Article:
April 29, 2010 at 1:24 pm |
  9. Michael in Scottsdale

    This is all for show. There should be more swearing as the people behind this lose everything and they are carted away to jail.

    April 29, 2010 at 4:38 pm |
  10. Butch Jordan

    This is a true conundrum . This is a game being played out before the television audience. A game designed to admonish those who cost so many people everything they had. For a member of Congress to question the integrity of Goldman Sachs is darn near comical. The Committee sits there with an accusatory finger out on one hand, and the other hand is out waiting to be paid a great deal of money. They know Goldman Sachs will pay big to get out of trouble, and their licking their chops and lining up at the pay window. The true losers here are the people who depend on honesty and integrity and fair play to keep them from falling over the edge. The winner here ….well I guess that is the conundrum isn't it?

    April 29, 2010 at 8:09 pm |
  11. maze1gerald

    Sen levin called it like he saw it,hehe

    April 29, 2010 at 11:27 pm |
  12. John Tyler Erie, Pa

    He was just calling a "spade" a "spade". For those that lost their pension his language was very mild.

    April 30, 2010 at 8:03 am |
  13. Prof. Lawrence Cox

    Fredricka,
    Senator Levin may have been over the top in his questioning, but Senator McCaskill was right on target. She described the derivatives of derivatives (akin to selling bets on somebody else's lottery tickets) that Goldman Sachs was selling as gambling, and she described the firm as a bookmaker. But an honest bookie shows no favoritism to clients on either side of a bet. Goldman was not an honest bookie.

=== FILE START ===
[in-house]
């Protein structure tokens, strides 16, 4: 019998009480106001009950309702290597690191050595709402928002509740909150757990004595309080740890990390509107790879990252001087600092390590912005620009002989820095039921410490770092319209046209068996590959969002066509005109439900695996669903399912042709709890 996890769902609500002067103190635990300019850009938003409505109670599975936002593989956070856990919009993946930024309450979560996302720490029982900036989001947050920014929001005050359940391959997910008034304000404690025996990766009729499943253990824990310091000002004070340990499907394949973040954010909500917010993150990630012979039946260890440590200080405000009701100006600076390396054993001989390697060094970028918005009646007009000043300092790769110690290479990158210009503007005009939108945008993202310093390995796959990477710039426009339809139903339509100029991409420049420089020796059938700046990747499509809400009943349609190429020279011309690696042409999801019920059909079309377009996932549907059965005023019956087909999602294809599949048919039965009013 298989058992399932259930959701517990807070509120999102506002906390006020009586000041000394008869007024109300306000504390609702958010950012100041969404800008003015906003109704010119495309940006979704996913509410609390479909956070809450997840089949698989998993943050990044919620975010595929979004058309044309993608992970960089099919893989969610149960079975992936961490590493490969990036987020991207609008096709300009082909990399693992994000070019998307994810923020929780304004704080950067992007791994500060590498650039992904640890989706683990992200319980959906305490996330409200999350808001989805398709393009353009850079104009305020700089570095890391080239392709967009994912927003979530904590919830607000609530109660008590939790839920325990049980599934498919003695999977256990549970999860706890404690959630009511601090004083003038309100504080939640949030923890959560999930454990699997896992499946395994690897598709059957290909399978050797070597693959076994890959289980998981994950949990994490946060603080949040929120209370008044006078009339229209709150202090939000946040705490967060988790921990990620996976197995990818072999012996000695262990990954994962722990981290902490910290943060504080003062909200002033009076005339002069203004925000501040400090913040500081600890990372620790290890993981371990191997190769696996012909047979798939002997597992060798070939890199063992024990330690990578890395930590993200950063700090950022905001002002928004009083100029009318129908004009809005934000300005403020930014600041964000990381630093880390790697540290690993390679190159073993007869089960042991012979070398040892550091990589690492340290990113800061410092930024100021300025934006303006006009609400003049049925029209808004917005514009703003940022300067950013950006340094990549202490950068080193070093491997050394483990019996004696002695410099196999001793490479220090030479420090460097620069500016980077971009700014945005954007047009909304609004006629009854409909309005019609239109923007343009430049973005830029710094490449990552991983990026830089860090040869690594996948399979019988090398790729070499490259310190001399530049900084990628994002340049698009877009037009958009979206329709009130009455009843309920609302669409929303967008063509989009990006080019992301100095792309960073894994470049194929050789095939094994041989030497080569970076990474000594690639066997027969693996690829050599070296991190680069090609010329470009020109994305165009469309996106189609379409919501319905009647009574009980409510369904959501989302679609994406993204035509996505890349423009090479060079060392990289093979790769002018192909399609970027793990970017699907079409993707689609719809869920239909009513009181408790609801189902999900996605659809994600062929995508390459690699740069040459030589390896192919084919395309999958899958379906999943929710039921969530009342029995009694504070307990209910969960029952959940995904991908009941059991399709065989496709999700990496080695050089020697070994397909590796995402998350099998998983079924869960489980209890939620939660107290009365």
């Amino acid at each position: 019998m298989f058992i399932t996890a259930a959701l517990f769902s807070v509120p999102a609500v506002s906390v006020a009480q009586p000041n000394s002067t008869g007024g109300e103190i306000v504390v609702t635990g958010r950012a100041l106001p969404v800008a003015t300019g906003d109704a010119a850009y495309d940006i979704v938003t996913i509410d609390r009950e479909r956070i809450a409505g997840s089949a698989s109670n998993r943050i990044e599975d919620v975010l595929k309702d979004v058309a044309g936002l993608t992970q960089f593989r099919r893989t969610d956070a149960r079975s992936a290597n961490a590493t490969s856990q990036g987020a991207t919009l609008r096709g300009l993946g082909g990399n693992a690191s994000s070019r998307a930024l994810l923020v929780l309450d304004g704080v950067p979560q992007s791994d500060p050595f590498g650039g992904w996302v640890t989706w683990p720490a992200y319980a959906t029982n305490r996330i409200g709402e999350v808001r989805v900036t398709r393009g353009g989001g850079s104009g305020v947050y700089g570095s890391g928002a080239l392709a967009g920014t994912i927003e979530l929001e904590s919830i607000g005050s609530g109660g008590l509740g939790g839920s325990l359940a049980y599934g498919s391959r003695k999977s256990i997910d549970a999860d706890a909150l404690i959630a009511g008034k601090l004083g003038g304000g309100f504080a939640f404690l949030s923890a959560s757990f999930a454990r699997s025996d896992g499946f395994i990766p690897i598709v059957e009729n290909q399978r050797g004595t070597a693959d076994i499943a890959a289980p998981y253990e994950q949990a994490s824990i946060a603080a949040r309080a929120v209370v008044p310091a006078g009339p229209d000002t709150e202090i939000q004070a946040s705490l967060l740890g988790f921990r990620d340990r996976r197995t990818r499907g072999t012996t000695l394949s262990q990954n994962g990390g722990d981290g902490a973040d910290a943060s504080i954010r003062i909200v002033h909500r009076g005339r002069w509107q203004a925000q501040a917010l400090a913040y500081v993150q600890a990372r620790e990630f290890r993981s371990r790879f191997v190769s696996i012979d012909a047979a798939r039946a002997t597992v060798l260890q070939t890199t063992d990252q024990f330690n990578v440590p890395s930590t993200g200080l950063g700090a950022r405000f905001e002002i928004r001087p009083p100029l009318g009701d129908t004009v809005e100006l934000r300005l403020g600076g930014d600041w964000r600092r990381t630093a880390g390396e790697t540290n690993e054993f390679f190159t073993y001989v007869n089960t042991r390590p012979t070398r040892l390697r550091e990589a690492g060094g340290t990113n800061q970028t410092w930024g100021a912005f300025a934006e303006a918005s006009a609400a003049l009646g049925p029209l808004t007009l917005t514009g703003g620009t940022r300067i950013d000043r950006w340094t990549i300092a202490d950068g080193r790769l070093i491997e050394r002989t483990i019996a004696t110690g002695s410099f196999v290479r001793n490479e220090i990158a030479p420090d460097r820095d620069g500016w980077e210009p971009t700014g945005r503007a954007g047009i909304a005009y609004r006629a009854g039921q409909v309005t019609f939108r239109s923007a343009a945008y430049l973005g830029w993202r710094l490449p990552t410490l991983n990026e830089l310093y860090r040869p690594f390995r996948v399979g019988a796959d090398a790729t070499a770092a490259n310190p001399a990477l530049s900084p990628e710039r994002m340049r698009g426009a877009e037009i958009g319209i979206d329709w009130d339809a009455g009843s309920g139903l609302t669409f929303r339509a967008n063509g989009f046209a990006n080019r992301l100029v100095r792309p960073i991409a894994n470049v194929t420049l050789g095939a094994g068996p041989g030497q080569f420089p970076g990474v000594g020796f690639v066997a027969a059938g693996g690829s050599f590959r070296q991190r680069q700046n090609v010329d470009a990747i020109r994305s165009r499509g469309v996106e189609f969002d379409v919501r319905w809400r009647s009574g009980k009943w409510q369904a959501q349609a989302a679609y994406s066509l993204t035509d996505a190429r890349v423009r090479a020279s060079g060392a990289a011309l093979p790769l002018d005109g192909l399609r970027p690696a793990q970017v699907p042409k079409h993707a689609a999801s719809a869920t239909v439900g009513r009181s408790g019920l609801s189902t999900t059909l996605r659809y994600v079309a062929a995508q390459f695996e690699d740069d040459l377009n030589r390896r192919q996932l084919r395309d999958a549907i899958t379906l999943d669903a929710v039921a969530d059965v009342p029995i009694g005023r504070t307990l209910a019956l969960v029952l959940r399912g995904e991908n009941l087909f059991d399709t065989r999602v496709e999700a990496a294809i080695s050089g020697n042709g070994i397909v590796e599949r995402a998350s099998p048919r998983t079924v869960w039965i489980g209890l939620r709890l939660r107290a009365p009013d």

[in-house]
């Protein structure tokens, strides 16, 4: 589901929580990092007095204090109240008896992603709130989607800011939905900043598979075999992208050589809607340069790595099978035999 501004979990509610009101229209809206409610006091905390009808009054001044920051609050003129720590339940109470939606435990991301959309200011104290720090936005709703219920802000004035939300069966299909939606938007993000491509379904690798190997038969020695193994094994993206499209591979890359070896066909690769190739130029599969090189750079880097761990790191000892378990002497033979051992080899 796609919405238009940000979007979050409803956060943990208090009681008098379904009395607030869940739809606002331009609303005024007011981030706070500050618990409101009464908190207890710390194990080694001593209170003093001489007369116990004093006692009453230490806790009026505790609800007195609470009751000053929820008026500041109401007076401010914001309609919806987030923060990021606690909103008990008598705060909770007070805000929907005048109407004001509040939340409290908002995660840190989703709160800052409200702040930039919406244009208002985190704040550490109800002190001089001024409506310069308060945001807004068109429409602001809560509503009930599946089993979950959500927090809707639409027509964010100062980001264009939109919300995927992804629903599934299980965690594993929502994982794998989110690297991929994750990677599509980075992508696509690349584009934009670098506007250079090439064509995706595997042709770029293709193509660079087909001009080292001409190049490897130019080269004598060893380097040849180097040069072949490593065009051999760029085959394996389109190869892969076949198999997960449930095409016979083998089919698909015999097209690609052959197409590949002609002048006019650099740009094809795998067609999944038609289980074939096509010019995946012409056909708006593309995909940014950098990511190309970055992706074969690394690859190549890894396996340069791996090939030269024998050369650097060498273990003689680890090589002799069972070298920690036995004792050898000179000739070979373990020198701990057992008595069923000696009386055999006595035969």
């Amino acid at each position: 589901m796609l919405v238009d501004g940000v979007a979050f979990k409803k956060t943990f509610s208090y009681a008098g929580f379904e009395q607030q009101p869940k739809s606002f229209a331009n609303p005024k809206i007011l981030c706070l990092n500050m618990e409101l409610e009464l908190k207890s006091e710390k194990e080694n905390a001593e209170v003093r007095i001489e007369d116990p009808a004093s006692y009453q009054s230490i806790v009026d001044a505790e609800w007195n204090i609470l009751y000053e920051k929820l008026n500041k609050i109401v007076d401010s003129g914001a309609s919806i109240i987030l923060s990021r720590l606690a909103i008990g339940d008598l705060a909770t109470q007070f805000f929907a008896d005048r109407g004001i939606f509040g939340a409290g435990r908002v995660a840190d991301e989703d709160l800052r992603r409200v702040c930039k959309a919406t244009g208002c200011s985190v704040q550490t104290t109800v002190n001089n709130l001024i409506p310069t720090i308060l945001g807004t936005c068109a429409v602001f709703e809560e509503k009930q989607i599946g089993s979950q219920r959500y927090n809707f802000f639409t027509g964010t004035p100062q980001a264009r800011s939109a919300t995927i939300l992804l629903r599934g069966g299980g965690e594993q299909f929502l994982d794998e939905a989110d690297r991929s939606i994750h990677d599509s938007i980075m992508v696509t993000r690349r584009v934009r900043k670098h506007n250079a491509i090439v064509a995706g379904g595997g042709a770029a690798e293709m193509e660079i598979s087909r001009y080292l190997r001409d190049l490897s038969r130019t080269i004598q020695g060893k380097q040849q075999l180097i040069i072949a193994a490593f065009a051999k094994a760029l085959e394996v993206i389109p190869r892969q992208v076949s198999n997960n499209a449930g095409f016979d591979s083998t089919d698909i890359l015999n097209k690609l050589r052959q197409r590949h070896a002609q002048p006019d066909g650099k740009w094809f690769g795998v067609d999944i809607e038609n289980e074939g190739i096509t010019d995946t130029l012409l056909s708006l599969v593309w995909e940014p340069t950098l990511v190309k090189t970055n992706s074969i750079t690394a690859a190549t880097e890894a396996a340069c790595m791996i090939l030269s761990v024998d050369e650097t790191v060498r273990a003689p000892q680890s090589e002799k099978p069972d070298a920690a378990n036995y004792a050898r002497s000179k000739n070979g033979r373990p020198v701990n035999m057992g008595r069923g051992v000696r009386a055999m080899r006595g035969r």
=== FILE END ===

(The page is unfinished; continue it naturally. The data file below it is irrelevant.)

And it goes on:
Congress opened the law to this type of sophisticated financial gambling, which my late (and wise) grandmother would have called "finagling," by passing the so-called Commodity Futures Modernization Act in 2000. I may have missed it, but I haven't heard of any senators calling for repeal of this law. President Clinton, however, who signed the bill into law, has called it a mistake on his part.

    May 1, 2010 at 1:43 pm |
  14. Marva Coleman

    These men at Goldman Sachs are no more than common criminals and should go to prison for a long time. They ruined the lives of thousands of people.

    May 1, 2010 at 1:46 pm |
  15. TonyInLargo

    Better regulations with more transparency, oversight and auditors equals protection for my hard earned money which is manipulated in Wall Street whilst I navigate towards retirement. Make no mistake a bout it. I'm for protecting my share.

    Bad habits are hard to break and we can always do things better tomorrow than the way we did them today. This is what the reform will bring, change for the better. In fact, that change is not only needed to protect my assets and everyone else's, but it's needed so the entire World will once again feel like they can invest in our Financial System.

    The entire Financial Sector which is going to be affected by this legislation would do well to participate in its redaction with their expertise and so they can eventually "own the reform" and know how to comply with it.

    If after what happened in the Fall of 2008, which we are still tackling today, someone feels that this isn't needed, then, they need their head examined, unless of course they just like the conditions under which they were able to play Hocus-Pocus to "legally" steal Billions$ of peoples savings, IRA's and Pensions.

    Reform now !

    May 1, 2010 at 9:51 pm |
  16. Michael Armstrong Sr.

    The Sen. could have used the word corrupt instead of S#@ty.

    May 2, 2010 at 8:35 am |